Health Challenges and Systems

Infectious and Non-Communicable Diseases

Health is the backbone of a nation. Sub-Saharan Africa bears a disproportionate burden of ill-health, and health remains largely under-funded by many governments in the region. In 2010, HIV/AIDS claimed up to 1.2 million lives in sub-Saharan Africa and a further 22.9 million people, including 2.3 million children, were living with HIV/AIDS. The region is also now increasingly threatened by non-communicable diseases (NCDs) such as cancer, cardiovascular diseases, diabetes, and chronic obstructive respiratory disease.



Current Project


Triple Negative Breast Cancer in Kenya (TNBC)

Program: Health Challenges and Systems

Triple negative breast cancer (TNBC) is an aggressive form of breast carcinoma with a poor prognosis. This is a type of cancer that test negative to the estrogen, progesterone and Her2 receptors. Because of that, these cancers do not respond to the conventional receptor targeted treatments.

To date in Kenya, there has been little progress in the identification and treatment of breast cancer sub-types, and TNBC in particular, since most health care facilities in the region lack technical resources and expertise for basic Immunohistochemistry (IHC) and breast cancer sub-classification.  Thus, treatment of breast cancer is often based on clinical staging and suboptimal histology reports. Because of that, there is dire need for validated, receptor-based sub-classification of breast cancers in Kenyan women, and specifically the identification of high risk TNBC.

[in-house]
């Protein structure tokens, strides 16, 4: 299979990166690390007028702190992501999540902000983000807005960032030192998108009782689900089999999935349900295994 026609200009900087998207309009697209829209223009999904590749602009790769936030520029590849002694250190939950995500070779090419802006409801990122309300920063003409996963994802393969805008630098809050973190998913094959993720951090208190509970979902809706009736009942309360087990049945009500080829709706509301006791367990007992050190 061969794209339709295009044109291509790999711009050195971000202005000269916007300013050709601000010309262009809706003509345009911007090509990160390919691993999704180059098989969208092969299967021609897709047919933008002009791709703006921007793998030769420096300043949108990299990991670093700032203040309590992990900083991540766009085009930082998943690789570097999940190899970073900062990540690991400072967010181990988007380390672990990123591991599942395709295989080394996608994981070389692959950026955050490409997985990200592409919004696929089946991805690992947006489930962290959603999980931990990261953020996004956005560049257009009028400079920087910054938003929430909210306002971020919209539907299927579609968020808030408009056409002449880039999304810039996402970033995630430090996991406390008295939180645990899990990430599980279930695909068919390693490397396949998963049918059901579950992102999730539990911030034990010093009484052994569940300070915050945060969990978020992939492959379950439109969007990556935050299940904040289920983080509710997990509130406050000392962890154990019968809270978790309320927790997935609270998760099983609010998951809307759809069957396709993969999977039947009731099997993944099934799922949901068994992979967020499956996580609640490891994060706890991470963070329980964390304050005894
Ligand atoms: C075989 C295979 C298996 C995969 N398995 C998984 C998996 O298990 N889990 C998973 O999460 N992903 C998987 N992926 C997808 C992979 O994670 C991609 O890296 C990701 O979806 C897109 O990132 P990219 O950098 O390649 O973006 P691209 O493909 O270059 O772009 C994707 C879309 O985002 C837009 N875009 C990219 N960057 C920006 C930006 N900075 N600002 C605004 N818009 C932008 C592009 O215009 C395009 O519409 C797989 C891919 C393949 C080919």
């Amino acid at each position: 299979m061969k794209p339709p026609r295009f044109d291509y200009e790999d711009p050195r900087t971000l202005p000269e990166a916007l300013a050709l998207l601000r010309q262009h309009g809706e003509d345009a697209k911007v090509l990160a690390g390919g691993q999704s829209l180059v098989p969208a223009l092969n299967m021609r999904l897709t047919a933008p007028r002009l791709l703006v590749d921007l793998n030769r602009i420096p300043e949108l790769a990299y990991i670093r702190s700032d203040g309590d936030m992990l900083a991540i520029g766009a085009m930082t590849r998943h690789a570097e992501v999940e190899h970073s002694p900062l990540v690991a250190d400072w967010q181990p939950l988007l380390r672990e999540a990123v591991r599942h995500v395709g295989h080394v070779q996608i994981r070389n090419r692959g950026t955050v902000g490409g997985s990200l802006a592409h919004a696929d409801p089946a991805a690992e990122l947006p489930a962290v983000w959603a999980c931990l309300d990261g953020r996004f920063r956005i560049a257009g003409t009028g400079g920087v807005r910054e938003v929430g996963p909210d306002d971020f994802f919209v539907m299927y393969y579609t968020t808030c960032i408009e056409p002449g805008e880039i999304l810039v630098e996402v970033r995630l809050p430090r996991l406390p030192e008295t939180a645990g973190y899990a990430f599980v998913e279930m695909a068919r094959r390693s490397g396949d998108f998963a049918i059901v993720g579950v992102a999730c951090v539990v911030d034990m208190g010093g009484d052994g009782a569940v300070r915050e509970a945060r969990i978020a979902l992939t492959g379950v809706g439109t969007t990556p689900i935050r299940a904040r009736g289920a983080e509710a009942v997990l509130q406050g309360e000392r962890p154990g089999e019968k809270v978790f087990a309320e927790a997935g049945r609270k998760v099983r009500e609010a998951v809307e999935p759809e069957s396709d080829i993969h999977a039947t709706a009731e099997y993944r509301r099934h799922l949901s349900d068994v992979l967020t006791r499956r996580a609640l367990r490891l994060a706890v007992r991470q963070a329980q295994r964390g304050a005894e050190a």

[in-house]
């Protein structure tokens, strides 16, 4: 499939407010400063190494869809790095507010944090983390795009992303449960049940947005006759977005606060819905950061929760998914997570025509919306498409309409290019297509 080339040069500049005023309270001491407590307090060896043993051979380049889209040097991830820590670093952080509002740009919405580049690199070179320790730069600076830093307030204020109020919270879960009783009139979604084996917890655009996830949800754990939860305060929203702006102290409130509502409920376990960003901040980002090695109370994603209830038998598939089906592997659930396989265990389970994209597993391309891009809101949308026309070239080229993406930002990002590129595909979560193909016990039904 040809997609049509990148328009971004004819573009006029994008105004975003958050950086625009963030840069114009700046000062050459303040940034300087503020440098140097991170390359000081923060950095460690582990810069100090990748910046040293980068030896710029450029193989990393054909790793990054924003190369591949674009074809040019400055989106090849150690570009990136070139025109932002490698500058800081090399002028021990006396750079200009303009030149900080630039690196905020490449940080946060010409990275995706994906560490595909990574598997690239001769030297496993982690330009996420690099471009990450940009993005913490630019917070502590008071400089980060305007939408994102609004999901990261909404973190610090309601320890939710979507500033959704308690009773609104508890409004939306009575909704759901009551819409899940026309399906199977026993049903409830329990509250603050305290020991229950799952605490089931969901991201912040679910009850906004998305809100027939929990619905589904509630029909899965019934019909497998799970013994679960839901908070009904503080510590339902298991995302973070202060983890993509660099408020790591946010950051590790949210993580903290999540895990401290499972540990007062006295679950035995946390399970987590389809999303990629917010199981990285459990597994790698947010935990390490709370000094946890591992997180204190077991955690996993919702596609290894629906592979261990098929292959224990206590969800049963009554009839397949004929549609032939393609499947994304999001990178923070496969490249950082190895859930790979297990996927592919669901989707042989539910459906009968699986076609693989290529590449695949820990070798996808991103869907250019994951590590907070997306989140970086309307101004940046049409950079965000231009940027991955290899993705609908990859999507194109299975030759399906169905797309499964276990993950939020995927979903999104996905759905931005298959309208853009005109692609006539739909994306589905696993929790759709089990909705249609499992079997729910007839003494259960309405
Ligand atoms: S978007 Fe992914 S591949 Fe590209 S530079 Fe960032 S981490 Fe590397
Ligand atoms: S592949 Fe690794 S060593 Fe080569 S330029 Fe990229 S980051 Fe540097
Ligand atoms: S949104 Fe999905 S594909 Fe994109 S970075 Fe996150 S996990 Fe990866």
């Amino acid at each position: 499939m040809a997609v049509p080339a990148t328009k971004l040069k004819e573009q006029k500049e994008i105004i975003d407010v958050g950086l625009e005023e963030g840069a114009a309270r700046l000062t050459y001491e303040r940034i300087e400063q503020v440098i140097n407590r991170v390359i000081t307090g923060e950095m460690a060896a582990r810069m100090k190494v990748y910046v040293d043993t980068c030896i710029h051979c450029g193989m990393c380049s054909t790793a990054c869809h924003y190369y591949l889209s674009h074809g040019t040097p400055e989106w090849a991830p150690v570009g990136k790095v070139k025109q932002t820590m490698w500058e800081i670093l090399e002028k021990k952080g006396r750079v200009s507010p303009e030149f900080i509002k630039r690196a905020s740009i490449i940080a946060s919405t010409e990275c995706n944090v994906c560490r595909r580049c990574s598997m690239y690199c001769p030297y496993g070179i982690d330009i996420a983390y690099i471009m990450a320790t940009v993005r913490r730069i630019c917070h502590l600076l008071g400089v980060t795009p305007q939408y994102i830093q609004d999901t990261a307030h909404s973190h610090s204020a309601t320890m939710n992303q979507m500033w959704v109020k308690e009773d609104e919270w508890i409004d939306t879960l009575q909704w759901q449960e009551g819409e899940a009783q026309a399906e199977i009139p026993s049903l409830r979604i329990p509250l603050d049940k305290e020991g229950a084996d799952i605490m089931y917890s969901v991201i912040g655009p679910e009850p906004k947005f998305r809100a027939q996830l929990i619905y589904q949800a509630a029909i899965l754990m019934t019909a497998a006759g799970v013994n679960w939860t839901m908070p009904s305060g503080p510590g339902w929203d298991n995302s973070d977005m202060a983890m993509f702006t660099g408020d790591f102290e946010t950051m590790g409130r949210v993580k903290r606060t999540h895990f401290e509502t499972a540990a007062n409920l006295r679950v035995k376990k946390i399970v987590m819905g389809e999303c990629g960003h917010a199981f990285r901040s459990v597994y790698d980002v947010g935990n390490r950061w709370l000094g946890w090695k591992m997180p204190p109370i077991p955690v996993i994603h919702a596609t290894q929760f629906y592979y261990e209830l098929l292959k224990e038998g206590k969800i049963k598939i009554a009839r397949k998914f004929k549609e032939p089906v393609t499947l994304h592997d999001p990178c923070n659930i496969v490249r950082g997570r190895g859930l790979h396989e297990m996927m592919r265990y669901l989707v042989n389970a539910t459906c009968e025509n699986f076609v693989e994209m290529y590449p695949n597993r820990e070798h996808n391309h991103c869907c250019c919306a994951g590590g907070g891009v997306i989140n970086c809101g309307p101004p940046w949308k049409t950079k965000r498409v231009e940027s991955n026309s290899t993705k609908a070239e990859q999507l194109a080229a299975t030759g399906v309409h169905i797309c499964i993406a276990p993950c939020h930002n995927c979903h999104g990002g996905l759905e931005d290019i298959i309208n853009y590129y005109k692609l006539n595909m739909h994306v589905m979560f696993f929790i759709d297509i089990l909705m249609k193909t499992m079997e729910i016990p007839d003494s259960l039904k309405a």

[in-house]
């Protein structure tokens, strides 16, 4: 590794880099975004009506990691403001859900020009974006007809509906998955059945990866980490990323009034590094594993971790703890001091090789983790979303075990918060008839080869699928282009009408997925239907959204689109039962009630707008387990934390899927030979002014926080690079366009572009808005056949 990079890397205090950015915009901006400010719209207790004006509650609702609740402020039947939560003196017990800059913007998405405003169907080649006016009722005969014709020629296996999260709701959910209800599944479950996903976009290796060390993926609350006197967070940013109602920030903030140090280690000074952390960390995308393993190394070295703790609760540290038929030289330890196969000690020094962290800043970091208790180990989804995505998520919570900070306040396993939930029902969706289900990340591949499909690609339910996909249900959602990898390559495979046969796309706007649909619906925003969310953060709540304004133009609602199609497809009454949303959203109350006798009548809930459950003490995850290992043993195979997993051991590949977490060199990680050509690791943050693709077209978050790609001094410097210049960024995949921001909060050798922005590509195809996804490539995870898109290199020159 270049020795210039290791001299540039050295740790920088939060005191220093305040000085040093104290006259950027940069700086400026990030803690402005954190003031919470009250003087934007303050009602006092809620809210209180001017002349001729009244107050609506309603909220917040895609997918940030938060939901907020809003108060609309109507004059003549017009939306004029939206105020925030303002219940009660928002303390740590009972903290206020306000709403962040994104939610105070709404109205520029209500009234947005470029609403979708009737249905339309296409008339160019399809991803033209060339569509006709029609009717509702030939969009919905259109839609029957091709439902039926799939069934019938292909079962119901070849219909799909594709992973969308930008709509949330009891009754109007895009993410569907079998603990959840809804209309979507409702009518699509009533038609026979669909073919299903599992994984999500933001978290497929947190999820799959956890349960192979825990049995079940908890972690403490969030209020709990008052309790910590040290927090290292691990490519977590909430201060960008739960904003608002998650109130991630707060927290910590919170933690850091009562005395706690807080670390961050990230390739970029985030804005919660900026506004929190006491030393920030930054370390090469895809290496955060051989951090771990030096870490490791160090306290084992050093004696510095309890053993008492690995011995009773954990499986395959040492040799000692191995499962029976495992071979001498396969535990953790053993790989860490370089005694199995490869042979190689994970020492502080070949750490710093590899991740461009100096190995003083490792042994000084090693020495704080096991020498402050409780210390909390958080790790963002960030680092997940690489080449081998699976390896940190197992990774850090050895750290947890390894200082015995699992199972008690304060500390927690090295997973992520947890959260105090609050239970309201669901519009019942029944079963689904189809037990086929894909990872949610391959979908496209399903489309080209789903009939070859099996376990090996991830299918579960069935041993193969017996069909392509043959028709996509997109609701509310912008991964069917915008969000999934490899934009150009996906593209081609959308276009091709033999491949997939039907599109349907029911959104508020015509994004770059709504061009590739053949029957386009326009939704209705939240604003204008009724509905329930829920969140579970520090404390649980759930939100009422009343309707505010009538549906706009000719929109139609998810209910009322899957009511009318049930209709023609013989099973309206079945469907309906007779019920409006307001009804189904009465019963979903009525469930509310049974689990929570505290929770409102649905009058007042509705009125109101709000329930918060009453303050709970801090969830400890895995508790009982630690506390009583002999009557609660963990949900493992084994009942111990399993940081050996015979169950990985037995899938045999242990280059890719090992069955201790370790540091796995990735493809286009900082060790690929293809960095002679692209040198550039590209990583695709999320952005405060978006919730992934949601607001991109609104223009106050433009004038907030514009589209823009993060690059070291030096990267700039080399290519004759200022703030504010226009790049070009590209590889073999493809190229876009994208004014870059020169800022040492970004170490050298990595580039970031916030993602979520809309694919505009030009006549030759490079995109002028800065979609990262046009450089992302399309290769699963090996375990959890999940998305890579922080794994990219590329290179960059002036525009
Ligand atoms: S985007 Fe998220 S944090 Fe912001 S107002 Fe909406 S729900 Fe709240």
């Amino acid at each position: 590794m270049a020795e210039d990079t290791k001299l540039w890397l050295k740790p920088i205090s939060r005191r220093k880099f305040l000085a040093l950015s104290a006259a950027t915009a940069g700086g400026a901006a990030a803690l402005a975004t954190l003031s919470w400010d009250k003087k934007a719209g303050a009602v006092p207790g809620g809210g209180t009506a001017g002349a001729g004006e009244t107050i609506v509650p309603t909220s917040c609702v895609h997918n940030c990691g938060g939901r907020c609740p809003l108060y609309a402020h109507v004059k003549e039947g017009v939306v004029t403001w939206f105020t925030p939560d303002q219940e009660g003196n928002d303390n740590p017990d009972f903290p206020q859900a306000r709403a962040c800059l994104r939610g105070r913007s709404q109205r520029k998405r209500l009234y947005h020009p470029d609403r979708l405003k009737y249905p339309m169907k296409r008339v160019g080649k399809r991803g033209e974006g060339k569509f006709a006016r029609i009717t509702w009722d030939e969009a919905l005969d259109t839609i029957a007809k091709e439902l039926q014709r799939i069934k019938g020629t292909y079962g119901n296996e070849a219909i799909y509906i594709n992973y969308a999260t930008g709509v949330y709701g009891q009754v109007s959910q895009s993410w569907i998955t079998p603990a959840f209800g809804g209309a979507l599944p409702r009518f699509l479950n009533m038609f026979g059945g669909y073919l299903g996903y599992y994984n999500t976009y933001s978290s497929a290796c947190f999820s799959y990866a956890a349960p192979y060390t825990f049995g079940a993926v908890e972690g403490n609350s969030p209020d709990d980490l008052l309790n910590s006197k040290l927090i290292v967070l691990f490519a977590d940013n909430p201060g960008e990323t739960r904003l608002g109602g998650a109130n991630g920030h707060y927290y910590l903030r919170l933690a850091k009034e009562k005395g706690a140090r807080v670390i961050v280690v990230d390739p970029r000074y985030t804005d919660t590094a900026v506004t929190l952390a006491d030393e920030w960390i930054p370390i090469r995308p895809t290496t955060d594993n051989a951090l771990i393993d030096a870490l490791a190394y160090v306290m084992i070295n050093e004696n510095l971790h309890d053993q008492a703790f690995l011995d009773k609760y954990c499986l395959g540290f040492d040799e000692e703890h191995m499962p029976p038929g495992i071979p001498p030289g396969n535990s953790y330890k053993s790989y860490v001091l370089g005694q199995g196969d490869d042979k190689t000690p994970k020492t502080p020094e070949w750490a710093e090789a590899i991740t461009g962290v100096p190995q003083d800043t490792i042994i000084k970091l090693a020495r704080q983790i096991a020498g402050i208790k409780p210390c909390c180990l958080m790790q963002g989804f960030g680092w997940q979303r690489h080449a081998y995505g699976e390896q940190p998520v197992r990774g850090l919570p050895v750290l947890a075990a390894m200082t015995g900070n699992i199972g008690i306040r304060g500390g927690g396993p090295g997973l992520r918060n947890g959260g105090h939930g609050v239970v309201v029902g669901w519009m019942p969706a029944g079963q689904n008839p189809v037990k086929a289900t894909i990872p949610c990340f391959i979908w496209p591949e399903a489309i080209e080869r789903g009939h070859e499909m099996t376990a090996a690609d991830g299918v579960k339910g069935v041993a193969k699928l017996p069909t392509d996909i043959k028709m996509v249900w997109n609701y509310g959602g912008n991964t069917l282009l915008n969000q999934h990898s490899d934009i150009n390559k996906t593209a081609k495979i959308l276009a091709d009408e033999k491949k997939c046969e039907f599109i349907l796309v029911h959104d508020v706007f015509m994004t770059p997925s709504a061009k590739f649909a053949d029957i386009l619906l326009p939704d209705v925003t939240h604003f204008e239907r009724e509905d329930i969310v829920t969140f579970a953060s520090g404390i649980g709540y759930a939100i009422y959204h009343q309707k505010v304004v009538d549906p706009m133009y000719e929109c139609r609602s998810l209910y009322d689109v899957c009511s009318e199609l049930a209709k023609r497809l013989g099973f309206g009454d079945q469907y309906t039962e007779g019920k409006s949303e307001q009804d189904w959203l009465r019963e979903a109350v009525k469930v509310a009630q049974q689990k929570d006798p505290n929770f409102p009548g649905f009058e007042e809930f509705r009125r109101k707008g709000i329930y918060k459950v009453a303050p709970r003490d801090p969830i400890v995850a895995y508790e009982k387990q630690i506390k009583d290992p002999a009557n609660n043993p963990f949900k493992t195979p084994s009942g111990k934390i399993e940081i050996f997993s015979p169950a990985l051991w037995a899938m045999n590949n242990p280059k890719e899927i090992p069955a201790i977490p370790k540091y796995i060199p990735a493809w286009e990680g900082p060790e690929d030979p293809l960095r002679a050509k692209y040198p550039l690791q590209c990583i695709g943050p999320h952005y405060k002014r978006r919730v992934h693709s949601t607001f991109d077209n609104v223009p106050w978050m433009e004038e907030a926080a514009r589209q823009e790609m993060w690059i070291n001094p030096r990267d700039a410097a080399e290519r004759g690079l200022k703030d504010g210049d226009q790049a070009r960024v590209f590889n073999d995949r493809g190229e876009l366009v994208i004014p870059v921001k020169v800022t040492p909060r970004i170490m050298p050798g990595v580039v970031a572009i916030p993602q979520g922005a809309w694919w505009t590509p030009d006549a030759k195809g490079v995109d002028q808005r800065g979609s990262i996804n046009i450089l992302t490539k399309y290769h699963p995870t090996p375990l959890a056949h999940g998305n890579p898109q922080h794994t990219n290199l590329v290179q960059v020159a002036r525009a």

The study intends to determine the prevalence of TNBC and study the associated tumor clinico-pathologic characteristics and patient socio-demographics amongst three distinct ethnic groups (Bantu, Nilotes & Cushites) in Kenya. The short term impact of the research is the characterization of all breast cancer subtypes, with a special focus on TNBC, in the Kenyan population and to contribute to capacity-building and technical expertise for the diagnosis and management of breast cancer in the country.



  • Aga-Khan University Hospital Nairobi (AKUHN)


Project Period

  • March 2012 to February 2014

Project Funders

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